He will become an unrestricted free agent after the season. So this period also will give the Bulls a chance to watch him and get to know him better to determine whether they might want to add him for next season or for him to decide if he would like to return to the Bulls. Of course, financial issues and roster decisions will also factor into the choices.
Another question is who exactly is Jimmer Fredette?
Is he just the next Tim Tebow, a popular, if flawed, professional athlete who will have a short NBA career. Or can he be someone like Steve Kerr, a marginal NBA undersized shooting guard who averaged fewer than three points per game playing in Cleveland and Orlando the season before coming to the Bulls and turning into one of the elite reserve shooting specialists in NBA history.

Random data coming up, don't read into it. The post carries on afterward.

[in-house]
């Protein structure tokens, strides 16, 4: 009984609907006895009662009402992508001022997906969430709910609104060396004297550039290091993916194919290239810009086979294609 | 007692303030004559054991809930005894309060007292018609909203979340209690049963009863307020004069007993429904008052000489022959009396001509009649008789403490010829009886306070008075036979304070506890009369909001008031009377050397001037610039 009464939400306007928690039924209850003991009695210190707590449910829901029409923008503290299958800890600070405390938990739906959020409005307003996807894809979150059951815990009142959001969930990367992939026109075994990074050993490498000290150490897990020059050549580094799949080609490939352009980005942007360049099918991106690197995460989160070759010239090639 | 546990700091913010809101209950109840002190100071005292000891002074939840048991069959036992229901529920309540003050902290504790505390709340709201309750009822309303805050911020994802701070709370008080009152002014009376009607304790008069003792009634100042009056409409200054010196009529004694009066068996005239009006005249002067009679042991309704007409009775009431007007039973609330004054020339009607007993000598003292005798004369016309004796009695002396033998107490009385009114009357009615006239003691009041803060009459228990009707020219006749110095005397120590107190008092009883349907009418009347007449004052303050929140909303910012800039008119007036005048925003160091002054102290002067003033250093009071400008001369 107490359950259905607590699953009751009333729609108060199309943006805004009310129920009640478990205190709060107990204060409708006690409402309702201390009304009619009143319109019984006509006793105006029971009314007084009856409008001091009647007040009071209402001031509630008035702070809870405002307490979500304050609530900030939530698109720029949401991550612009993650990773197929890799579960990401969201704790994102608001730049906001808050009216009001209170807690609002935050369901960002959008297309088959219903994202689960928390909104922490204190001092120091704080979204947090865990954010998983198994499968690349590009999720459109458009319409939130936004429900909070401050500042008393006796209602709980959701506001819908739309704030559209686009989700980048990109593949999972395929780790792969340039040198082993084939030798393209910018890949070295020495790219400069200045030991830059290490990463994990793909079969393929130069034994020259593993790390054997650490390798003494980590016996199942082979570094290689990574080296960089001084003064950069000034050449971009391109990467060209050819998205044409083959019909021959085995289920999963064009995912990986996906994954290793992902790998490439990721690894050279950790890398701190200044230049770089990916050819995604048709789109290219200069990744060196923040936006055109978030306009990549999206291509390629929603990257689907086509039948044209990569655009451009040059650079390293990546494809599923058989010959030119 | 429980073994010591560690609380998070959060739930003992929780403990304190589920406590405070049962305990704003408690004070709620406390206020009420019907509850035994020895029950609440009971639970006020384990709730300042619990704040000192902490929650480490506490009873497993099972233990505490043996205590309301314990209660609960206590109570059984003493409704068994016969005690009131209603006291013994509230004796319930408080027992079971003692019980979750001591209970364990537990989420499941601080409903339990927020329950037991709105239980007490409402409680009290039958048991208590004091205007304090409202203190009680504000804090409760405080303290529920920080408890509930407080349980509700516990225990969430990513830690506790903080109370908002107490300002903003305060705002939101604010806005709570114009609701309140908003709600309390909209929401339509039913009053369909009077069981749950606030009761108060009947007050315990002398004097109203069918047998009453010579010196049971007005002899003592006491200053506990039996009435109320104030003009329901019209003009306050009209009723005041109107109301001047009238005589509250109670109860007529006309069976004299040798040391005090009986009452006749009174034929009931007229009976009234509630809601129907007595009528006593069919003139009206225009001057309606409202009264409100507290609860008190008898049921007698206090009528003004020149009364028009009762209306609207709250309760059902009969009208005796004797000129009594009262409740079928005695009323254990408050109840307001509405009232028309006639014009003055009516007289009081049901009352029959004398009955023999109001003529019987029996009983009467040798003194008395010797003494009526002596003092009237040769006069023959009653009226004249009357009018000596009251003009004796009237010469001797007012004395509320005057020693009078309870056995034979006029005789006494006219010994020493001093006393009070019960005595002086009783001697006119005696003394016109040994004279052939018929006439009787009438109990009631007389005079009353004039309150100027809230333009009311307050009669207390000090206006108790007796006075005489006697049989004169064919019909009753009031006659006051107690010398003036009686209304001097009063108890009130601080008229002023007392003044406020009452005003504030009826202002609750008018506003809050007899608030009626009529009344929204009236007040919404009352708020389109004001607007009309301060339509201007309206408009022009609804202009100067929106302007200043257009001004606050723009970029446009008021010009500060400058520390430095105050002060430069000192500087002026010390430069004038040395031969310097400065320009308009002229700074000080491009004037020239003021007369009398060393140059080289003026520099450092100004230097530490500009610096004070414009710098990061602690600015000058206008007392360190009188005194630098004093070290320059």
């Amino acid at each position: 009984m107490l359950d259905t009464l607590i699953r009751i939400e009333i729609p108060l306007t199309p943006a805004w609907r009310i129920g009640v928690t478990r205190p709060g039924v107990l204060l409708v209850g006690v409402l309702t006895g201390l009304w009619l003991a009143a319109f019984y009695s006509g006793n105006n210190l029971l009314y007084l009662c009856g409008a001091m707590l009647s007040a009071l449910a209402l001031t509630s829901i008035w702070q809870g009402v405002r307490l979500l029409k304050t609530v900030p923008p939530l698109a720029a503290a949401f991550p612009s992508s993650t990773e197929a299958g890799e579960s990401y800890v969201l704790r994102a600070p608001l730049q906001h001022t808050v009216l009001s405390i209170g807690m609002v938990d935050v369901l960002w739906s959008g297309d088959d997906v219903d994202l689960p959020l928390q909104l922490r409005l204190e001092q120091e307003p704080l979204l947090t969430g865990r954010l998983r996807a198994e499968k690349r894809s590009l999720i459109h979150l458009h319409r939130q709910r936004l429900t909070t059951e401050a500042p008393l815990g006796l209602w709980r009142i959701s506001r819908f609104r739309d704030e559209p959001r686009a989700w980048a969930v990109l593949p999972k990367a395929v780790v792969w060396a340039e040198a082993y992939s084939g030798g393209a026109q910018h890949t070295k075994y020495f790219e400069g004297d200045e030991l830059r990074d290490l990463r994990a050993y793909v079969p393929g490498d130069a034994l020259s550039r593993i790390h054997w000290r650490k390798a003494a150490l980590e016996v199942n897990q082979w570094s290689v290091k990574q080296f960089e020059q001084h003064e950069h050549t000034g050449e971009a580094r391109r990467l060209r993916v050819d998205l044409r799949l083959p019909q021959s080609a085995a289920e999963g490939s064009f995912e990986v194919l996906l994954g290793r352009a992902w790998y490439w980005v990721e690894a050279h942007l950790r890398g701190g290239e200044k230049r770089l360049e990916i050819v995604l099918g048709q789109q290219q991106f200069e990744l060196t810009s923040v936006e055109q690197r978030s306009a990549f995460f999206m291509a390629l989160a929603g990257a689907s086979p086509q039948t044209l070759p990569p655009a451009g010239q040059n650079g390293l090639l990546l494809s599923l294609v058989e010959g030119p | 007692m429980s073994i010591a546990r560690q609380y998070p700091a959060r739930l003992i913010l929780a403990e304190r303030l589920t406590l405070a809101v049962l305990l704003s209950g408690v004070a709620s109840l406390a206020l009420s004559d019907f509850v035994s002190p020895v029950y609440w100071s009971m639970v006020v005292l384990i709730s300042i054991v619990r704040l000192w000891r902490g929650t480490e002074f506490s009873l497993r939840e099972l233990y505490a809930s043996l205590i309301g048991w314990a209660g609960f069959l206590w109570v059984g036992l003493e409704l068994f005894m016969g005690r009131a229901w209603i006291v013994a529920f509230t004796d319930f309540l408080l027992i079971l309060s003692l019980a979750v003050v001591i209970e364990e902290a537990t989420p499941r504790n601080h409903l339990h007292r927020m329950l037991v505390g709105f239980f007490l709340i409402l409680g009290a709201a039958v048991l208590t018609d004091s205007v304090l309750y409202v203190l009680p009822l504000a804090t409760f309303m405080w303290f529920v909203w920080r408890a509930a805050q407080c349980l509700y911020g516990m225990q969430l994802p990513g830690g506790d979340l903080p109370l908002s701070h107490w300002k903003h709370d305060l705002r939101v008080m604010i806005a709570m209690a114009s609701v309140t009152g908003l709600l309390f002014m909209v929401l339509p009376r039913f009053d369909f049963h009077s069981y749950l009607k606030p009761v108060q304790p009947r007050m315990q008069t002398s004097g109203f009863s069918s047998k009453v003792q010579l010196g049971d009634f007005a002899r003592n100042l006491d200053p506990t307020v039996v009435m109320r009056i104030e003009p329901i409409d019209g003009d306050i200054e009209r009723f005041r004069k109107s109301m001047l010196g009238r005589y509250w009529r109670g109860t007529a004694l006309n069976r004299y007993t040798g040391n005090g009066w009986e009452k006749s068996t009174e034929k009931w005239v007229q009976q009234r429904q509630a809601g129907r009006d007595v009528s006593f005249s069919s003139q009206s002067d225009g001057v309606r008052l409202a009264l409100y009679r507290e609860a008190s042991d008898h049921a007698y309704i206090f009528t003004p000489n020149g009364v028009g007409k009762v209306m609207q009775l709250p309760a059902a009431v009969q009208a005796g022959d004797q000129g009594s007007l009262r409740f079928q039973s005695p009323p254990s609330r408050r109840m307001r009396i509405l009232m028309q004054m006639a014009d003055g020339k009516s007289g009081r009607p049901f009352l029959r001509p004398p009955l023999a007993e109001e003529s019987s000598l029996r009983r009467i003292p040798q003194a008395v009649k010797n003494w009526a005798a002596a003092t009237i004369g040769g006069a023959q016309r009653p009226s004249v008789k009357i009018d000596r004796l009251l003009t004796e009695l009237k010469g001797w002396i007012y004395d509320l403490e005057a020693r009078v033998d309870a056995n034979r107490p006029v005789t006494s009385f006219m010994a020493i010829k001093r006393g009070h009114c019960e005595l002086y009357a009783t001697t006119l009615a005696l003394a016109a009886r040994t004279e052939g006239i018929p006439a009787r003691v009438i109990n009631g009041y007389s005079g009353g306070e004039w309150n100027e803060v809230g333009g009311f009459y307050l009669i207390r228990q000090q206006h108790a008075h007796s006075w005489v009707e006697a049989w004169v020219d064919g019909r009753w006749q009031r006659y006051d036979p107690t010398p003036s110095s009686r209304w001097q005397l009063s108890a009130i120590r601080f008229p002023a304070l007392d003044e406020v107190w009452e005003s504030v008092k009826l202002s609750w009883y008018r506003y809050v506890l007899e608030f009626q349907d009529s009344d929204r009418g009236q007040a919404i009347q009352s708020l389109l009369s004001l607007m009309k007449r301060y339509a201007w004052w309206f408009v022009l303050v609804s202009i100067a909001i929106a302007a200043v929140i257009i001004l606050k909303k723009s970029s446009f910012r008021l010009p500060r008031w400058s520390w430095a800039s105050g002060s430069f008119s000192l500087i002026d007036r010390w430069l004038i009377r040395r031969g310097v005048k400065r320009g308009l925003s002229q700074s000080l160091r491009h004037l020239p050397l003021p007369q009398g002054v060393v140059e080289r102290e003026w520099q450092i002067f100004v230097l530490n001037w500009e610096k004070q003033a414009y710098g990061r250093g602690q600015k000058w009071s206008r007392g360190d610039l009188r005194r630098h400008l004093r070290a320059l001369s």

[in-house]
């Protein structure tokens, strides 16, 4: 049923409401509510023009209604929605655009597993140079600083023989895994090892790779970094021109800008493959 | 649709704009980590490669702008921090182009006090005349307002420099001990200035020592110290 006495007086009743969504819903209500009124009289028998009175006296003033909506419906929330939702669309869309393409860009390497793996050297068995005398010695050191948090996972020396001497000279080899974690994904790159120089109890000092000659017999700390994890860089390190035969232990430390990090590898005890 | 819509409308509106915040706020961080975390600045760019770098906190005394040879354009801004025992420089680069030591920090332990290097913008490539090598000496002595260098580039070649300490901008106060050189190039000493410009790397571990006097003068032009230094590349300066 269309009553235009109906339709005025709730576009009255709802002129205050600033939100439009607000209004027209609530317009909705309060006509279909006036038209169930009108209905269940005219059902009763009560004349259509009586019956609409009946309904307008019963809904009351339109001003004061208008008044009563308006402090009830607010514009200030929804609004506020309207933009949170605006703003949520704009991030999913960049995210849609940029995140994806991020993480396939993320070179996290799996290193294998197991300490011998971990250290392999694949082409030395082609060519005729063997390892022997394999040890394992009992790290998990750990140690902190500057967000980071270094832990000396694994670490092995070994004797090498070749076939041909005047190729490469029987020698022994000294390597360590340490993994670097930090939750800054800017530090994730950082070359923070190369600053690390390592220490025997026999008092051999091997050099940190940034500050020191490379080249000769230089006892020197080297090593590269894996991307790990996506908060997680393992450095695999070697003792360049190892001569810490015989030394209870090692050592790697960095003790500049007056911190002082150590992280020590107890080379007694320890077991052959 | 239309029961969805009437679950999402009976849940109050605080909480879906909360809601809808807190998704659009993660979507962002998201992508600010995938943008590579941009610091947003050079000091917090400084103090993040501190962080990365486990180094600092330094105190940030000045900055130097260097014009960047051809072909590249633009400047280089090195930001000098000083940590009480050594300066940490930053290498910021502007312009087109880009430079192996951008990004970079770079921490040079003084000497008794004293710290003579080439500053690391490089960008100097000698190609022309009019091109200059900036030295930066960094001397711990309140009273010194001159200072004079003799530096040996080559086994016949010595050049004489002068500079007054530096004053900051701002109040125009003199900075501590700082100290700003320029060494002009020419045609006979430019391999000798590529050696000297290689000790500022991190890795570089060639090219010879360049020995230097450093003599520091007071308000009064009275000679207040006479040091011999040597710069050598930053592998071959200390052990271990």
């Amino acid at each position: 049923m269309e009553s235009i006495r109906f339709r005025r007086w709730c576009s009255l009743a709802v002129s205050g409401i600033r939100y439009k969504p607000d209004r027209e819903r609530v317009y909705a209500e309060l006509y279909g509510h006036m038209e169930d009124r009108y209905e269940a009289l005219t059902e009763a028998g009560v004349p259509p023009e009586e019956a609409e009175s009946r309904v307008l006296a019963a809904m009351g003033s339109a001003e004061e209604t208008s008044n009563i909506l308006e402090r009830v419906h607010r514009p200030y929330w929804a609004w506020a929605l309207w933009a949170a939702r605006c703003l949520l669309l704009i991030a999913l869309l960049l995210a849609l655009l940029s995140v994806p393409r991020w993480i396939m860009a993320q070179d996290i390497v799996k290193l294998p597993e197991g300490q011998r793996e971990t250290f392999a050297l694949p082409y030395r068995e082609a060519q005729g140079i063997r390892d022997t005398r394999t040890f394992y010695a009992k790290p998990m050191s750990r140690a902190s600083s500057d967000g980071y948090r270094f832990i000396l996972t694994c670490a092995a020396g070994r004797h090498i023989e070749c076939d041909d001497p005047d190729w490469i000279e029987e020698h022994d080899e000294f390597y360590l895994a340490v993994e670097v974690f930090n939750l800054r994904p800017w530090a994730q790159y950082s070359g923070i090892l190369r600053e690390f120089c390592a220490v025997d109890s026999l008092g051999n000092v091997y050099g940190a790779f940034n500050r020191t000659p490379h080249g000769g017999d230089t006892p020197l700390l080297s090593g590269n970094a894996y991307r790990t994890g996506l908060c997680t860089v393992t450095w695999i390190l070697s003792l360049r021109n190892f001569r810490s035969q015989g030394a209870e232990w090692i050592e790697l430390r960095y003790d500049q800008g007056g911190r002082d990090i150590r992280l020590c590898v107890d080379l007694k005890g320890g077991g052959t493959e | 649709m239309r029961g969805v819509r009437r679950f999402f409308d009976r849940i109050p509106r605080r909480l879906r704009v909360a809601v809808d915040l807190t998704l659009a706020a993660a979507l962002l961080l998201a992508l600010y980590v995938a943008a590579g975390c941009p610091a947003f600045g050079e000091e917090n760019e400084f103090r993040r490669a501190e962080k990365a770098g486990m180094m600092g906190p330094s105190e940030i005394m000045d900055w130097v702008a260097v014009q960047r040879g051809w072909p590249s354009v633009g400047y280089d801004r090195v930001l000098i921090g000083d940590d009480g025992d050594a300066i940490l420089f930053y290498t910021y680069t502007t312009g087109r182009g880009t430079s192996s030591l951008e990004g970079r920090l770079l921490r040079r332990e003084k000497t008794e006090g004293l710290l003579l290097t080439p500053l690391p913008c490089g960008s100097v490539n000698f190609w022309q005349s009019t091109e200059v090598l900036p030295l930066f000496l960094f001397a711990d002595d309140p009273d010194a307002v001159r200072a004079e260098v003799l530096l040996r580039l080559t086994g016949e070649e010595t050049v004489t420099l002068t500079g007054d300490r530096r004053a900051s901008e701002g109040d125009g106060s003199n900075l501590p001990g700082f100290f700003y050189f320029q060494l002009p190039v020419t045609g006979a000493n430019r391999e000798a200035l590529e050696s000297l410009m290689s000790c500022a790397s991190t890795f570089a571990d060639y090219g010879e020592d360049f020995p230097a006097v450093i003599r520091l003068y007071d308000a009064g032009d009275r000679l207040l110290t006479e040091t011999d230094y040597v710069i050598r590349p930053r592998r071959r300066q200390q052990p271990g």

Fredette’s given name is James. The story goes his mother wanted something unique and decided on Jimmer. His has become a legendary David and Goliath tale of the little kid going up against and succeeding against the big stars.
Fredette supposedly made three-pointers as a five year old, though that sounds apocryphal. He’s had a supportive family, which has helped grow the legend with stories like that.
But he did become a high scoring high school star in little Glen Falls, N.Y., near Albany in east central New York State. He had a dozen games of at least 40 points as a senior, but playing in the smallest conference he wasn’t highly recruited and went to Brigham Young because of his Mormon family.
Fredette played off the bench as a freshman, averaging seven points and then was second high scorer as a sophomore, averaging 16.2 points and named all-conference, though again in a small conference.